There’s been another heat wave in the Seattle Metropolitan Area lately, but the weather finally eased up today, so I seized the opportunity to go outside and explore the Pacific Bonsai Museum in Federal Way, Washington, down by the intersection of Interstate 5 and the western starting point of Washington State Route 18.
This has been a recurring sentiment every time I go to a specialty museum, but I did not realize that bonsai was so intense and involved. Prior to today, I just thought that bonsai was a method of tying up tree trunks to make them grow in unnatural ways. However, after going through the museum and reading a lot of the placards explaining the art of bonsai, I realized that it’s far more complex.
Usually, when you see bonsai trees, they are all the same very small trees with trunks and branches that are warped in strange ways. However, because this museum was a specialty museum, I was able to see a wide variety of bonsai trees, including some that seem like normal trees… but are a miniscule fraction of the size of the actual specie of tree.
My biggest takeaway from visiting this museum is that the art of bonsai is all about patience, foresight, and forethought. Working with trees is far different than other art forms or working with other living things. In many other art forms, you can generally get to your desired result with enough practice and strategy, and other living things tend to be much more trainable and moldable. However, because trees grow at their own, very slow pace, it’s very difficult to get immediate feedback on changes you make to the tree, so it can take years or decades before you realize that you might have made a mistake.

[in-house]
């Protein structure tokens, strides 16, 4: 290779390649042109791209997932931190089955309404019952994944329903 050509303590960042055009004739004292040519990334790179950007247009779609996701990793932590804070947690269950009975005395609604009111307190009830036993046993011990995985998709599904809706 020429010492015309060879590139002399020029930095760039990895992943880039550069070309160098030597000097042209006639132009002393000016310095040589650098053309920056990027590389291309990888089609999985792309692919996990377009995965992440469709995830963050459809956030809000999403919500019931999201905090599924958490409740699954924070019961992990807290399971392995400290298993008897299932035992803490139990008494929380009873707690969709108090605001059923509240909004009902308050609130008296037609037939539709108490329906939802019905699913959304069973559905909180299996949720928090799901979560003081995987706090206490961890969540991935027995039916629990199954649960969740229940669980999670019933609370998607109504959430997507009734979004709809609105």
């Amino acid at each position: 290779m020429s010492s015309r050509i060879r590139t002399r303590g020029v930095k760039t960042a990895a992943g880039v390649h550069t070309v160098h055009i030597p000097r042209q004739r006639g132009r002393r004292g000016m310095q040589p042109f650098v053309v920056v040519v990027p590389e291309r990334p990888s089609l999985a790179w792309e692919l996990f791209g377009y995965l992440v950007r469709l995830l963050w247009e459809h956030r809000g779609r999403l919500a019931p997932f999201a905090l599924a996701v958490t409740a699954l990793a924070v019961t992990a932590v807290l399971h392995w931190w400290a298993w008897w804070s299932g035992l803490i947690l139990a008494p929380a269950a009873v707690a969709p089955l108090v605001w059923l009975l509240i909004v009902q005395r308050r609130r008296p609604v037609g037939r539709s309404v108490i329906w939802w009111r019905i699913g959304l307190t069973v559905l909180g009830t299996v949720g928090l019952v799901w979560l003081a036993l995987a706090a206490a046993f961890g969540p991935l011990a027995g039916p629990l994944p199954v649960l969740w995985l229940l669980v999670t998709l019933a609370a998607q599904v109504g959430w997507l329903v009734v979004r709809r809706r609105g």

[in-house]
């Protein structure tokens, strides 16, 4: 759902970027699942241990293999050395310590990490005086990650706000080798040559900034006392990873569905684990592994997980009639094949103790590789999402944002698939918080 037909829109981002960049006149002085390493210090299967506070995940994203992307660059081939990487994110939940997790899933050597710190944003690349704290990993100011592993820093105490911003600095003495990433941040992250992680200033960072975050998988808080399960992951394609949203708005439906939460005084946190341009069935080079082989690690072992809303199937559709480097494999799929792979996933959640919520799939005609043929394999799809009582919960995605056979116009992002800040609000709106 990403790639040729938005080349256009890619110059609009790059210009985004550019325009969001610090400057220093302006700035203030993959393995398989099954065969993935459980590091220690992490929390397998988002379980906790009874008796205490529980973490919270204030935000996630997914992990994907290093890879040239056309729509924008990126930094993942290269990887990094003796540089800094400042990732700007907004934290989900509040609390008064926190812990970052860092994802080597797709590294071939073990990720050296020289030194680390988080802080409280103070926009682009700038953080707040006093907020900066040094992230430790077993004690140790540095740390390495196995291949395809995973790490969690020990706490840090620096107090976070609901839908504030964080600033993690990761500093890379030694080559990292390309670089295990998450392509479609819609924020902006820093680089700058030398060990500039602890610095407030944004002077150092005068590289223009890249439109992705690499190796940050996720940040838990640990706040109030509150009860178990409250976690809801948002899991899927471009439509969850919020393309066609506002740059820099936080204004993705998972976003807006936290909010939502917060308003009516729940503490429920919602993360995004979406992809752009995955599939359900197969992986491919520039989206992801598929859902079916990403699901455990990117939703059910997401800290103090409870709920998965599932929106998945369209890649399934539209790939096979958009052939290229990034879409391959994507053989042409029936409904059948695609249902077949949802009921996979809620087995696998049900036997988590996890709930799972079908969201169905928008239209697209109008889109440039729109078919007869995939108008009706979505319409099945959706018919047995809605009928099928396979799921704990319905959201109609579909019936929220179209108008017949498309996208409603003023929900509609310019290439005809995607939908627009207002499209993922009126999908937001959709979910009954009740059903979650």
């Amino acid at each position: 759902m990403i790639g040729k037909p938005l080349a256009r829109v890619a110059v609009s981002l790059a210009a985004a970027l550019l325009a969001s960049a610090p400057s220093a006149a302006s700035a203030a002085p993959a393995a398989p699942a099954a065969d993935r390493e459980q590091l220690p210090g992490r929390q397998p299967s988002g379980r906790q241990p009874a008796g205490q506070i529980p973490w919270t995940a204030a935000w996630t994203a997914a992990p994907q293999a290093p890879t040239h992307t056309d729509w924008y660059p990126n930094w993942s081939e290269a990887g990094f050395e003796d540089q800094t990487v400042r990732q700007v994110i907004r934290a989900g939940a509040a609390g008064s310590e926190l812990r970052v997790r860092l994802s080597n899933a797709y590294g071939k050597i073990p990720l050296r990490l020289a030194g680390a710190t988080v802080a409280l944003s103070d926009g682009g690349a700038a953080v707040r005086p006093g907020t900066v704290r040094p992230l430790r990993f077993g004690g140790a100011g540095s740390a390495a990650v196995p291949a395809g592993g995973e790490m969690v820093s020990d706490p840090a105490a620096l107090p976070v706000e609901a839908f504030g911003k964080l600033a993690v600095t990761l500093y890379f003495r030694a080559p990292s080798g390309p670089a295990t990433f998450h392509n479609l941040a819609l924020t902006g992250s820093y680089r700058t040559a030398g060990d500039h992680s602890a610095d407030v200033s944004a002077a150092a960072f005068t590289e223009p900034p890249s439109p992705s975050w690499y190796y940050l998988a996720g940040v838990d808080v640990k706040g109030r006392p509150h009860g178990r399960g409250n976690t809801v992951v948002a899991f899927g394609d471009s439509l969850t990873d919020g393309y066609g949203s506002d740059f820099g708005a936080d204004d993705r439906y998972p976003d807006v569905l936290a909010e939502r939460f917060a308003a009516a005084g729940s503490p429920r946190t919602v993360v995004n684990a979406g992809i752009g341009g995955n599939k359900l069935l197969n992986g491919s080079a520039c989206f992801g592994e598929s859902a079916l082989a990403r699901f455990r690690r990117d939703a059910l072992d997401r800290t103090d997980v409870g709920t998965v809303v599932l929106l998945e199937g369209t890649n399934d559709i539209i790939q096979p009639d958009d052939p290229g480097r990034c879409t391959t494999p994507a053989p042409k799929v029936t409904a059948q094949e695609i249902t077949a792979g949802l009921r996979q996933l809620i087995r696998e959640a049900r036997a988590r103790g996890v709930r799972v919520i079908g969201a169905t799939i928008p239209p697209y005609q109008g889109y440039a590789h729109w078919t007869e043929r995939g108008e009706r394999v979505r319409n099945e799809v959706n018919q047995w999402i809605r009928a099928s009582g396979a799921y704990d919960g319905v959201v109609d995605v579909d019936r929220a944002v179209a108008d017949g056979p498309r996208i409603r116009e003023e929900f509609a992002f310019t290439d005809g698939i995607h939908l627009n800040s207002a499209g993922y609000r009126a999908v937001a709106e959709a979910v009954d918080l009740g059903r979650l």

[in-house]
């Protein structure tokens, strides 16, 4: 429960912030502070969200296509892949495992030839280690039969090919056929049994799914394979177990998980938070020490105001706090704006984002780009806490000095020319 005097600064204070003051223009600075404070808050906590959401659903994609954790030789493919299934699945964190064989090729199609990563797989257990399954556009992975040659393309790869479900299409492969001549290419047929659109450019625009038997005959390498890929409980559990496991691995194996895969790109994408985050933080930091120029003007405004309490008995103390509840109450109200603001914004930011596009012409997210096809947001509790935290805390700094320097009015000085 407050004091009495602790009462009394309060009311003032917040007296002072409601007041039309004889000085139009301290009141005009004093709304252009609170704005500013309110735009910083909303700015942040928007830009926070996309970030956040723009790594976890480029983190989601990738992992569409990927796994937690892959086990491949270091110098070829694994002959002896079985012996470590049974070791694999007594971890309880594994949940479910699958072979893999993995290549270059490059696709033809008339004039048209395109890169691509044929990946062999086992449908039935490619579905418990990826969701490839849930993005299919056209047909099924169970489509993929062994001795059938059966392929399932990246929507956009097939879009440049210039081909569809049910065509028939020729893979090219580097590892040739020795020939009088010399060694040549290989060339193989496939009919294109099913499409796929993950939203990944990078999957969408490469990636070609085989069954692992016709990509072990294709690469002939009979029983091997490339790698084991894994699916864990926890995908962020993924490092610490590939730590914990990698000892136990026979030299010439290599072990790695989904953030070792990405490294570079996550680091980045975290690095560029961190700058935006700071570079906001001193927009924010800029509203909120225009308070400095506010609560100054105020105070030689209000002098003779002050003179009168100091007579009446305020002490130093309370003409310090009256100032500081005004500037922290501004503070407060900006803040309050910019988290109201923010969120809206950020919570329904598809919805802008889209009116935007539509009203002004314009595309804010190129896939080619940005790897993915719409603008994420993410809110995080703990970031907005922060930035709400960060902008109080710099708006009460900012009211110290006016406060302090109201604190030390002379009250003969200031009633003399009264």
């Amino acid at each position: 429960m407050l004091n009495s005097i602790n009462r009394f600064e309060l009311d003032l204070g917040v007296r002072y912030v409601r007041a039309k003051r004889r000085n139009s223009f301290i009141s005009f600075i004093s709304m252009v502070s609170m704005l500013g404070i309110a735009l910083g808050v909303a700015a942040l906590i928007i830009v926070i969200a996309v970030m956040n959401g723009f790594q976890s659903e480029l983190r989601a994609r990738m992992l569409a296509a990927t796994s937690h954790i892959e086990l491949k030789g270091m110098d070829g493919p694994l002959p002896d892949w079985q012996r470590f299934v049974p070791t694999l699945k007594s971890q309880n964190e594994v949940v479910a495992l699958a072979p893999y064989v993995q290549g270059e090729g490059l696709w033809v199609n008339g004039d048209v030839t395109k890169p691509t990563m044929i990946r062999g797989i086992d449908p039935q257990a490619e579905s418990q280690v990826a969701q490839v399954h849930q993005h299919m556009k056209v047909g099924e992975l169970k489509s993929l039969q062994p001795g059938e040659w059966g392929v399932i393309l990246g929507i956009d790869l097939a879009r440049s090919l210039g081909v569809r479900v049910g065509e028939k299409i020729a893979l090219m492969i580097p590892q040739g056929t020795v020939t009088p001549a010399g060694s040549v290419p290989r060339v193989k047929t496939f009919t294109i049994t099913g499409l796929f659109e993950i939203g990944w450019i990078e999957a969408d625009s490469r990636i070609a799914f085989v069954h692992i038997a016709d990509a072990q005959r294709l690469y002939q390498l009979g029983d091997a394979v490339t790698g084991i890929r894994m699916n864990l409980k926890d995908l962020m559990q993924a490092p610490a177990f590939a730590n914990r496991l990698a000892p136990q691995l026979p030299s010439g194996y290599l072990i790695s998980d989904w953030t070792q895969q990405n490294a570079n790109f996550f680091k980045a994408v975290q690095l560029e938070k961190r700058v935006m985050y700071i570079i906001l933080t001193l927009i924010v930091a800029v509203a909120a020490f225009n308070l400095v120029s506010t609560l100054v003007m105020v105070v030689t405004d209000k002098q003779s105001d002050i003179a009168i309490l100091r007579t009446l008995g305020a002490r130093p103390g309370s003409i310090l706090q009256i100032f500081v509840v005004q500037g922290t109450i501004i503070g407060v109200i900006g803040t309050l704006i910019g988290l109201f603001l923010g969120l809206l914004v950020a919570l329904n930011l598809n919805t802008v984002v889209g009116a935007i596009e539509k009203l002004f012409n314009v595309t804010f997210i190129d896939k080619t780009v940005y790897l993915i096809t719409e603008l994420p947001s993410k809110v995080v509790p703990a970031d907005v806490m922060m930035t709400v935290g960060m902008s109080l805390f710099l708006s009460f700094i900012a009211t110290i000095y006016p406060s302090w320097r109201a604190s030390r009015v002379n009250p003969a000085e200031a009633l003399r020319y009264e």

The Pacific Bonsai Museum also had a lot of bonsai trees on display with extremely interesting backstories. My favorite one was a tree that had been stolen, but because of the immense media coverage and pressure from the community, was magically found back in its place—presumably because the thief caved in and decided to return it.
If you’re ever in the area and have about an hour or so to spare, I recommend checking it out. Not only were the trees interesting to just look at, but if you also read the corresponding informational cards posted by each of the trees, it will be a fun learning experience. I wouldn’t say they’re particularly text-heavy compared to other museums, and they’re written in a way that will pique the interest of even non-enthusiasts.
As of my visit, admission was free, though there is a recommended donation of US$12.00 at the end of the exhibits, if you’re able to afford and are willing to contribute.